German-Russian | 3rd Meeting

Meeting on September 30th, 2020, 2 hours

After the introduction to the articles and genders last time, this time I started teaching Daria basic present tense sentences and actually a lot of new vocabulary. We discussed a few pitfalls in German sentence building, like verbs which change not only their ending with different pronouns but also their spelling (e.g.: I eat – Ich esse, You eat – Du isst). Furthermore, we established common phrases like Hello! – Hallo!, four different versions of I’m sorry – and of course the translation for Could you pass me the beer please? – Kannst du mir bitte das Bier geben? 😂 Also, we noted there is a difference between a formal and a casual You in German (formal: Sie, casual: du).

On the other side now, as I’m finally comfortable with the Cyrillic alphabet, I got an easy start by learning the weekdays in Russian. Then we quickly moved on to similar useful phrases we had in German before. One of my main problems here still is the pronunciation so Daria began always marking the stressed part of a word or a sentence which helped a lot! Another thing I like about Russian is I got the feeling it’s quite an efficient language. For example, the whole Where can I find… becomes only Где, the question word. Simple, but I like it 😀

Polish – German first meeting


Due to my late arrival in Finland, Fryderyks and my first meeting was on Skype. Neither of us studied each other’s language before, so we spoke English to get to know each other first. We talked for a little longer than an hour and started with general questions such as how our names are pronounced, where exactly we come from, what we are studying and the like. After that we started to compare our preliminary plans and discussed what we plan to do at our next meetings. For example, we agreed on doing some outdoor activities like going for a hike and playing board/card games, as we feel that learning a new language is way more interesting when you apply the learned vocabularies directly, rather than just learn it by heart like we used to do in school. In general, we decided to discuss about the differences and similarities in our culture and the background of the languages primary. Finally, we learned greetings in both languages to start with the actual learning content.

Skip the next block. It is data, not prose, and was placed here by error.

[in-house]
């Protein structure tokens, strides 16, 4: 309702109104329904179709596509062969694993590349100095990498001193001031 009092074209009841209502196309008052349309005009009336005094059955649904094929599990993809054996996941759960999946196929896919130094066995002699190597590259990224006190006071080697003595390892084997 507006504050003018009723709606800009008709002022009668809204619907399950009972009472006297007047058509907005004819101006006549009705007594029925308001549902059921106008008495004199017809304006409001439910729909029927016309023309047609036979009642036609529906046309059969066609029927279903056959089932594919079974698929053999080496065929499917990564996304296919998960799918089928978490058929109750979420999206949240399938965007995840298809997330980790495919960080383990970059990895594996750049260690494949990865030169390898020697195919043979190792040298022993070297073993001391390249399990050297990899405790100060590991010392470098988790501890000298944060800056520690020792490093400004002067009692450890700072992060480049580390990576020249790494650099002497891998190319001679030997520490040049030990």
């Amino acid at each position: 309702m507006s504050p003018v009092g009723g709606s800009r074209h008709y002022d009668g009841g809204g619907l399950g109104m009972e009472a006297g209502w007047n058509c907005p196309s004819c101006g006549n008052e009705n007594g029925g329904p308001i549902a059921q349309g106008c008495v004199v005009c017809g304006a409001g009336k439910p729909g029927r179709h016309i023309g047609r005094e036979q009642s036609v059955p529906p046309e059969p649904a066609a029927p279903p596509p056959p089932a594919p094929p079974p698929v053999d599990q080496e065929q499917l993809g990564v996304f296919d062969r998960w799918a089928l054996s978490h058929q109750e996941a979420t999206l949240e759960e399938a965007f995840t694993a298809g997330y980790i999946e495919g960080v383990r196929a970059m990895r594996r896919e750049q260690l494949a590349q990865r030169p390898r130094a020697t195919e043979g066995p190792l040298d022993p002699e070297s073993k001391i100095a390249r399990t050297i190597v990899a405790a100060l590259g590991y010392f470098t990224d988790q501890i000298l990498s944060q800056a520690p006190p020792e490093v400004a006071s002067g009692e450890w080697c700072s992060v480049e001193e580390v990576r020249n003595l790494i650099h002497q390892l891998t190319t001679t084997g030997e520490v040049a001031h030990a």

I think we both enjoyed this first meeting and I’m excited to learn more Polish soon!


My first meeting in the Each One Teach One program was with my paired partner, Jetro Sukkela. My target in this program is to advance my B1.1 level of Finnish and to be more confident in using Finnish while Jetro would like to learn some basic Vietnamese for his future trip to Vietnam if possible. After many times delaying for busy study reason, finally we came to meet. Because of corona, I have recommended to have first meeting online. It happened totally ok beyond my imagination. We are not in same class in TAMK and did not know each other before, but luckily, I have found quite supportive and easy-going partner. We did not spend too much time asking about private lives but went through directly to the language learning. I thought that we would be shy for the first meeting, but oppositely Jetro was so supportive, warm, and friendly that I do not think we just met for the first time.

Jetro started teaching me first Finnish. I would like to practise speaking with him. The topic was taken from his issues to post office in that day. I opened more the topic by asking and sharing my own stories and opinion about post office in Finland when comparing to one in Vietnam. Sometimes, we went far away from our topic, but quite soon we got back to it. Jetro asked and answered questions for me to practise and especially he helped me fix the basic mistakes. I could say, the friendliness of Jetro helped me feel free and more confident to speak Finnish, even though there were still a lot of mistakes that need to improve. Furthermore, I recognised some stupid mistakes that I made and learnt some new vocabularies. I think languages come to mind in the natural way that sometimes we do not need to push ourselves so hard.